aerial Weed Spraying NZ ~ Started 22 Jan 2018 and will run for 3 months.

Using Glyphosate, Metsuluron, Clopyralid, Tritchloram, Organosilicon and sprayed from helicopters

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Comment by Aroha Kingi on February 1, 2018 at 21:49
Bugger !!!!
Comment by on January 31, 2018 at 20:51


Comment by cats pajamas on January 28, 2018 at 18:21

Yep..they don't give a shit alright.

Someone was commented today about how on the news they are reporting the push for using recyclable drinking straws after the whole plastic bag ban kicks in (still waiting)..Its like WTF?! The plastic issue is massive but meanwhile its Death from Above.

Make me wonder how many people even care, that's why some call it a heart revolution. There has to be enough of it going round to make a dent.

Stay strong people. Kia Kaha.

Comment by Christine K on January 28, 2018 at 18:03

It's just amazing how NZ harms humans, animals and nature. What kind of people are those who make these decisions.

We people, who disagree with these decisions must come together and fight back.

Comment by Annemieke de Jong on January 28, 2018 at 9:54

What an incredibly treasonous act by a govt which is paid big money by us the people, to ensure that our environment is "Clean and green". Definition of treasonous in this case: "involving or guilty of the betrayal of someone or something". We the people must demand changes in policy, communicate with Green Party, NZ First and Labour and bombard them with messages that this is totally unacceptable!! Jacinda may be willing to listen with a new baby underway and becoming more conscious of a clean environment? Its great to share these articles and become more knowledgable but we must act if we are to see any changes! 

Comment by Sarah Hornibrooke on January 28, 2018 at 8:02

Metsulfuron methyl — toxicity, side effects, diseases and environmental impacts


Metsulfuron methyl, a residual sulfonylurea compound, is used as a selective herbicide. It works by stopping the division of cells in the shoots and roots of the target, which in turn will result to the death of the plants. It is used in cereals for the control of broad-leafed weeds, trees and bush, and some annual grasses. Moreover, it can be used as a pesticide transformation product.

Metsulfuron methyl may cause irritation in the eyes and skin.

Metsulfuron methyl may negatively affect the integumentary and ocular systems.

Metsulfuron methyl is slightly toxic to birds, aquatic organisms, and honey bees.

Comment by Sarah Hornibrooke on January 28, 2018 at 7:57


Herbicide Fact Sheet 

Caroline Cox / Journal of Pesticide Reform v.18, n.4, Winter98


 The eye hazards of four clopyralid products include permanent impairment of vision or irreversible damage. In laboratory tests, clopyralid caused what a U.S. Environmental Protection Agency (EPA) reviewer called "substantial" reproductive problems. These include a reduction in the weight of fetuses carried by rabbits who ingested clopyralid, an increase in skeletal abnormalities in these fetuses at all doses tested, and an increase in the number of fetuses with hydrocephaly, accumulation of excess fluid around the brain. "Inert" ingredients in clopyralid products include cyclohexanone (produces tearing and burning of the eyes, vomiting, diarrhea, and dizziness), triethylamine (a severe eye irritant and cause of chemical pneumonia), and polyethoxylated tallow amines (cause eye burns, nausea, and are acutely toxic to fish). Clopyralid is "persistent" in soil, according to an EPA review, and field studies have measured persistence as long as 14 months. It has the chemical characteristics that make it a likely water contaminant; despite its relatively low level of use it has been found in 2 of the 20 river basins studied by the U.S. Geological Survey. Potatoes are extremely sensitive to clopyralid with damage occurring when plants are exposed to 0.07 percent of typical agricultural rates. When tubers from these damaged plants were grown in unsprayed fields, the new generation of plants also showed damage symptoms."...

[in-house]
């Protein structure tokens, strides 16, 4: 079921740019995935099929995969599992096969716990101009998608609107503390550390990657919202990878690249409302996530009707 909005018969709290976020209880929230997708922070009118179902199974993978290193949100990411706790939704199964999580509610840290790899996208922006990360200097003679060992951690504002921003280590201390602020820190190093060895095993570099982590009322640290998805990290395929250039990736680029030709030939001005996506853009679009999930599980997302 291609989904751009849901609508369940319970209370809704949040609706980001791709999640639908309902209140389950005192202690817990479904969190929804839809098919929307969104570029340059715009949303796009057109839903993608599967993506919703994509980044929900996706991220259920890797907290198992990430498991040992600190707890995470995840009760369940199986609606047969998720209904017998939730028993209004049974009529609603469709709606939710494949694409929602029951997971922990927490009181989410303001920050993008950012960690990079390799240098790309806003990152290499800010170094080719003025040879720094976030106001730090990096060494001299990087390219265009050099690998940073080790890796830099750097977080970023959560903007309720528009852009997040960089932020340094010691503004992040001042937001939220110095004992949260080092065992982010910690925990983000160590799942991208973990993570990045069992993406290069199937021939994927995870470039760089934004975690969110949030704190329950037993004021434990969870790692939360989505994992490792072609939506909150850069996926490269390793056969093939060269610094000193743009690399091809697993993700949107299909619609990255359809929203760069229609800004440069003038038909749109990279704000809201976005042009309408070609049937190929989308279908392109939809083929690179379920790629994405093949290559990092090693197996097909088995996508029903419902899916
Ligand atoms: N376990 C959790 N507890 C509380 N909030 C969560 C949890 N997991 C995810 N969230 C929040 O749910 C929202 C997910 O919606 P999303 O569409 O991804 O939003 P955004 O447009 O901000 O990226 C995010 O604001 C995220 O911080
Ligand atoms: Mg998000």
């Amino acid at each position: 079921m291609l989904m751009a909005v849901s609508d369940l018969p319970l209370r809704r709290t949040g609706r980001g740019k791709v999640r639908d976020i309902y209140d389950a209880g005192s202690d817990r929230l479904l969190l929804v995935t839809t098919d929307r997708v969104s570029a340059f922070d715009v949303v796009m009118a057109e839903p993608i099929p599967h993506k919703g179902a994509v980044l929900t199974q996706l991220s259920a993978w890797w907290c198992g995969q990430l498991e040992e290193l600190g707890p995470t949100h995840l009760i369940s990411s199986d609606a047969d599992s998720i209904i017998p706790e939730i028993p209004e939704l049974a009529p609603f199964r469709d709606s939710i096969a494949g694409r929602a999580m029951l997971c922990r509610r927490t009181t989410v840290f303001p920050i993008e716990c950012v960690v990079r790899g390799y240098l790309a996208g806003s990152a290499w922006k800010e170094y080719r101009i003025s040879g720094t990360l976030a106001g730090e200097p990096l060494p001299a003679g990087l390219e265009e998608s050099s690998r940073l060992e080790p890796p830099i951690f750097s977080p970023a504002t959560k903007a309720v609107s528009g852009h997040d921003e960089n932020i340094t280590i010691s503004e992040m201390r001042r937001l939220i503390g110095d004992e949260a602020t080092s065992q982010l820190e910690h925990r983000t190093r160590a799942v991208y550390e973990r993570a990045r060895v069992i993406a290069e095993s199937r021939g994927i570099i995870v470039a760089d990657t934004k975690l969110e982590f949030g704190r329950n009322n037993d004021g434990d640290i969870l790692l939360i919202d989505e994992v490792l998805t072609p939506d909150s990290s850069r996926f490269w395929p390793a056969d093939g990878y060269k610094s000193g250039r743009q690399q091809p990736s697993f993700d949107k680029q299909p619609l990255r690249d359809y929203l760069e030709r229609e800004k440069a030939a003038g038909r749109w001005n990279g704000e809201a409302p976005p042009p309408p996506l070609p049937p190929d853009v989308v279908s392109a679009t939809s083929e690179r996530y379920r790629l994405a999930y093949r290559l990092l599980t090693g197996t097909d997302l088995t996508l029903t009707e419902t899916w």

Comment by Sarah Hornibrooke on January 28, 2018 at 7:36

Toxicological Risks of Agrochemical Spray Adjuvants: Organosilicone Surfactants May Not Be Safe.

...."Organosilicone surfactants are good stand alone pesticides, toxic to bees, and are also present in drug and personal care products, particularly shampoos, and thus represent an important component of the chemical landscape to which pollinators and humans are exposed. This mini review is the first to possibly link spray adjuvant use with declining health of honey bee populations."

Comment by Michael MacDonald on January 28, 2018 at 2:16

It seems all the people in charge are educated idiots in charge of our health and well being spraying that amount of poison.

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